I have covered the modest TNA ETF short for about a 2% gain from yesterday's entry as the market is most likely a bit term oversold in the near term. Yesterday's move down caught me a bit off guard as I did not expect that level of selling intensity. Assessing the market the S&P 500 has broken below the 200 week simple moving average, so I will be interested in putting on some individual short positions in the coming days. If there is a lot of strength and buyers push the index back through 1192 and then through the gap created yesterday morning in the 1194-1197 range and back into the low 1200s then one has to reassess again, but for now I'm looking at a far more neutral bias with potential to be bearish.
Very nimble traders can be long from here and play a trade back to the low 1190s, but broadly speaking we have the 50 day moving average (1170) on the downside and the 200 week simple moving average (1192) to the upside so a relatively narrow range. The stretch goal to the upside is 1197 which is where we gapped down from yesterday. If one believes the past few day's actions is the first part of a larger move down any cursory bounce in this range, should be an opportunity to sell down long positions and then go short. If one believes this was just a 3 day hiccup on the road to S&P 2500, then buy buy buy of course. I lean towards the former camp simply because I don't think a 2.5 month move up is cleansed in 3 days. But I am open to being wrong, as always.
I am hoping for a move to 1190+ where I can make some portfolio adjustments, and add some short individual equities on a bounce. Then the dream scenario would be the next leg down to the 50 day moving average with an eventual break of that level. In the ensuing weeks we'd then go fill the gap on the S&P 500 at 1090 and 1110, at which point I'd turn around and be "mad long" for the end of year rally. If only things were that simple. ;)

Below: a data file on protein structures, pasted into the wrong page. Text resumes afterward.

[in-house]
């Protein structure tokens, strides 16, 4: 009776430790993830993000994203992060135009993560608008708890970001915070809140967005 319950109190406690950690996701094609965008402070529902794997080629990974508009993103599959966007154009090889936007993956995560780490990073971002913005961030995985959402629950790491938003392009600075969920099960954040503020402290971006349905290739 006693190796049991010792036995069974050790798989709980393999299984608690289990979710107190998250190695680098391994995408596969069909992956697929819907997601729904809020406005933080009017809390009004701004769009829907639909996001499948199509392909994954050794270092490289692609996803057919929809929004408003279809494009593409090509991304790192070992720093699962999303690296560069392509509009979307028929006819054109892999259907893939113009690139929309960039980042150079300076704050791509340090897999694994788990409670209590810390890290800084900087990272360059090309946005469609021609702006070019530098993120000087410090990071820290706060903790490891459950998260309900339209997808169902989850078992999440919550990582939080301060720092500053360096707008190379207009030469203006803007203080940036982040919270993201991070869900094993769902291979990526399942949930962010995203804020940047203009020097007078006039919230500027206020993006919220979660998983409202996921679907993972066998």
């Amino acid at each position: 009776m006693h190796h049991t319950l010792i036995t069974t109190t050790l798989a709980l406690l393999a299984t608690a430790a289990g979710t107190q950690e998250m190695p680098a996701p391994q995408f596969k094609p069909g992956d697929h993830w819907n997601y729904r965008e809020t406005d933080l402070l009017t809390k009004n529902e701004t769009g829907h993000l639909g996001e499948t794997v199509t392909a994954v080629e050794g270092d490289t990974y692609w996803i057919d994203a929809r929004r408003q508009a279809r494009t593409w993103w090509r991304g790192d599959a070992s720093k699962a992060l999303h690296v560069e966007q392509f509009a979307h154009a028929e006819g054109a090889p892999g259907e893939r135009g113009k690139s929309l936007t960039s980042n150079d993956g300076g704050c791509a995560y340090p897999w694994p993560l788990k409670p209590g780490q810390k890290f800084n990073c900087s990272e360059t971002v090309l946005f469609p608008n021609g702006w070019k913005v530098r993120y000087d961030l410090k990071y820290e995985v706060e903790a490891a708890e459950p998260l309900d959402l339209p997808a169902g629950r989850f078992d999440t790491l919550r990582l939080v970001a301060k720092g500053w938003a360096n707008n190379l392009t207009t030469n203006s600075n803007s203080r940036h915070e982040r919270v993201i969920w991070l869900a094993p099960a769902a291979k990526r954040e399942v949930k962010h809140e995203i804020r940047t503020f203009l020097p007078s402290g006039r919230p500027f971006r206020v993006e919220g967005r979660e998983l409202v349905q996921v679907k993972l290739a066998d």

200 week simple moving average
p.s. looks like the GOP win is putting a lot of pressure on municipal bonds as they seem to have been priced for bailout (CA, IL, et al) but in the past 2 weeks have been smashed upside the head as Tea Party reluctance to bail out anything that moves might cause states to face some reality in the years ahead. One of the stories in the go forward as we continue to move in Banana Republic nature, is will the Fed end up buying municipal bonds to store on their balance sheet - i.e. deficit fund for states, since the electorate is starting to get very pissed about the non stop bailouts/stimulus/handouts/giveaways. While the federal government can never technically 'go bankrupt' since we can print our money at will, the states have no such luck. Hence they are no different than Greece, Ireland, Portugal, etc which are stuck in a system with a shared currency they can't devalue at will to pay off creditors. There are so many governmental implied and explicit backstops throughout our system, there is no real pricing anymore - we can see that in the muni market, and the entire housing market is one big government agency at this point as well.
Wednesday, November 17, 2010
Bookkeeping: Covered TNA Short and Assessing the Market
Best Of FMMF
- 1: Warren Buffet Piles on Europe
- 2: [Video] Jim Chanos Returns from Europe, Even More Bearish on China
- 3: A Chart to Open Our Eyes - Staggering Changes by Multinationals in Employment Behavior 00s vs 90s
- 4: Futures Blasted on Dexia Woes... and Poor Preliminary China Data
- 5: Market Working to Worst Thanksgiving Since 1932
- 6: Et Tu, German Bonds? Poor Auction Raises Eyebrows